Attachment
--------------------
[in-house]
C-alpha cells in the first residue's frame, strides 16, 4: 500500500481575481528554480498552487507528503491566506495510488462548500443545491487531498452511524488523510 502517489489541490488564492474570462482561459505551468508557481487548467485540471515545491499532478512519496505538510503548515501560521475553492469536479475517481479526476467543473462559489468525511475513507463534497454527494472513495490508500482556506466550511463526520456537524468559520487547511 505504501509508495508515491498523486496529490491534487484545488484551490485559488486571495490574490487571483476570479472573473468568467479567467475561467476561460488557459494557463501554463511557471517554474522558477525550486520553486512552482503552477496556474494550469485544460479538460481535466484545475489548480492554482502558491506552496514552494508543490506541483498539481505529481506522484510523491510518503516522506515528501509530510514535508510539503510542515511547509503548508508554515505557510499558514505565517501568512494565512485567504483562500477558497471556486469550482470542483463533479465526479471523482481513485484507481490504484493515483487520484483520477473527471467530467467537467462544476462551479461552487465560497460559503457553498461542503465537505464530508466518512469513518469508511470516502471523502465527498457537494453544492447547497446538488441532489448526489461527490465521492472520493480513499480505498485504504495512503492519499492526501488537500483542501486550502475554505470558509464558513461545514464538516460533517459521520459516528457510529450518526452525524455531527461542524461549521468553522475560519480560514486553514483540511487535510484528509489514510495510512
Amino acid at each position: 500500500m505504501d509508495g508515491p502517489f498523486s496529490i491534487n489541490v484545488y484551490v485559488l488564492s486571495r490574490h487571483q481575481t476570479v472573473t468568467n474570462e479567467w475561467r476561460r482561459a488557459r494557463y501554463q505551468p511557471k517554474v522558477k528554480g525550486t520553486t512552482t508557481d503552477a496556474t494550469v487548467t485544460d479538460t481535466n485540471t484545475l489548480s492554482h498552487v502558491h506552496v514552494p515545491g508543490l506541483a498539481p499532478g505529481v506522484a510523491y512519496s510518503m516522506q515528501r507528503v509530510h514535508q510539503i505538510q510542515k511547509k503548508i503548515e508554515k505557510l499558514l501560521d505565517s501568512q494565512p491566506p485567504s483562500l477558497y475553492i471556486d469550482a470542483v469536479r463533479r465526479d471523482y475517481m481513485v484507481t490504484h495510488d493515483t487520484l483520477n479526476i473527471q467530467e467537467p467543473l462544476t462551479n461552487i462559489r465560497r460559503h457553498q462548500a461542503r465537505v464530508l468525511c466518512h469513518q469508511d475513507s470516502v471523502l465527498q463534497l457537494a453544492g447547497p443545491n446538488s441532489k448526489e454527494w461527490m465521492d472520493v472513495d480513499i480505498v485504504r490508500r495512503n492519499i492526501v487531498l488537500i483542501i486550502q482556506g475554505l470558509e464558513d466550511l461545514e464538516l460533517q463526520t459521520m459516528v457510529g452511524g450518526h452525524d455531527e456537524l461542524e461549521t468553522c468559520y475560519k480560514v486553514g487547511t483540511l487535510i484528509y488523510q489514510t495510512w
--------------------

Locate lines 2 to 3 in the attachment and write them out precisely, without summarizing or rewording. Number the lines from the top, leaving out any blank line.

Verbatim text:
C-alpha cells in the first residue's frame, strides 16, 4: 500500500481575481528554480498552487507528503491566506495510488462548500443545491487531498452511524488523510 502517489489541490488564492474570462482561459505551468508557481487548467485540471515545491499532478512519496505538510503548515501560521475553492469536479475517481479526476467543473462559489468525511475513507463534497454527494472513495490508500482556506466550511463526520456537524468559520487547511 505504501509508495508515491498523486496529490491534487484545488484551490485559488486571495490574490487571483476570479472573473468568467479567467475561467476561460488557459494557463501554463511557471517554474522558477525550486520553486512552482503552477496556474494550469485544460479538460481535466484545475489548480492554482502558491506552496514552494508543490506541483498539481505529481506522484510523491510518503516522506515528501509530510514535508510539503510542515511547509503548508508554515505557510499558514505565517501568512494565512485567504483562500477558497471556486469550482470542483463533479465526479471523482481513485484507481490504484493515483487520484483520477473527471467530467467537467462544476462551479461552487465560497460559503457553498461542503465537505464530508466518512469513518469508511470516502471523502465527498457537494453544492447547497446538488441532489448526489461527490465521492472520493480513499480505498485504504495512503492519499492526501488537500483542501486550502475554505470558509464558513461545514464538516460533517459521520459516528457510529450518526452525524455531527461542524461549521468553522475560519480560514486553514483540511487535510484528509489514510495510512
Amino acid at each position: 500500500m505504501d509508495g508515491p502517489f498523486s496529490i491534487n489541490v484545488y484551490v485559488l488564492s486571495r490574490h487571483q481575481t476570479v472573473t468568467n474570462e479567467w475561467r476561460r482561459a488557459r494557463y501554463q505551468p511557471k517554474v522558477k528554480g525550486t520553486t512552482t508557481d503552477a496556474t494550469v487548467t485544460d479538460t481535466n485540471t484545475l489548480s492554482h498552487v502558491h506552496v514552494p515545491g508543490l506541483a498539481p499532478g505529481v506522484a510523491y512519496s510518503m516522506q515528501r507528503v509530510h514535508q510539503i505538510q510542515k511547509k503548508i503548515e508554515k505557510l499558514l501560521d505565517s501568512q494565512p491566506p485567504s483562500l477558497y475553492i471556486d469550482a470542483v469536479r463533479r465526479d471523482y475517481m481513485v484507481t490504484h495510488d493515483t487520484l483520477n479526476i473527471q467530467e467537467p467543473l462544476t462551479n461552487i462559489r465560497r460559503h457553498q462548500a461542503r465537505v464530508l468525511c466518512h469513518q469508511d475513507s470516502v471523502l465527498q463534497l457537494a453544492g447547497p443545491n446538488s441532489k448526489e454527494w461527490m465521492d472520493v472513495d480513499i480505498v485504504r490508500r495512503n492519499i492526501v487531498l488537500i483542501i486550502q482556506g475554505l470558509e464558513d466550511l461545514e464538516l460533517q463526520t459521520m459516528v457510529g452511524g450518526h452525524d455531527e456537524l461542524e461549521t468553522c468559520y475560519k480560514v486553514g487547511t483540511l487535510i484528509y488523510q489514510t495510512w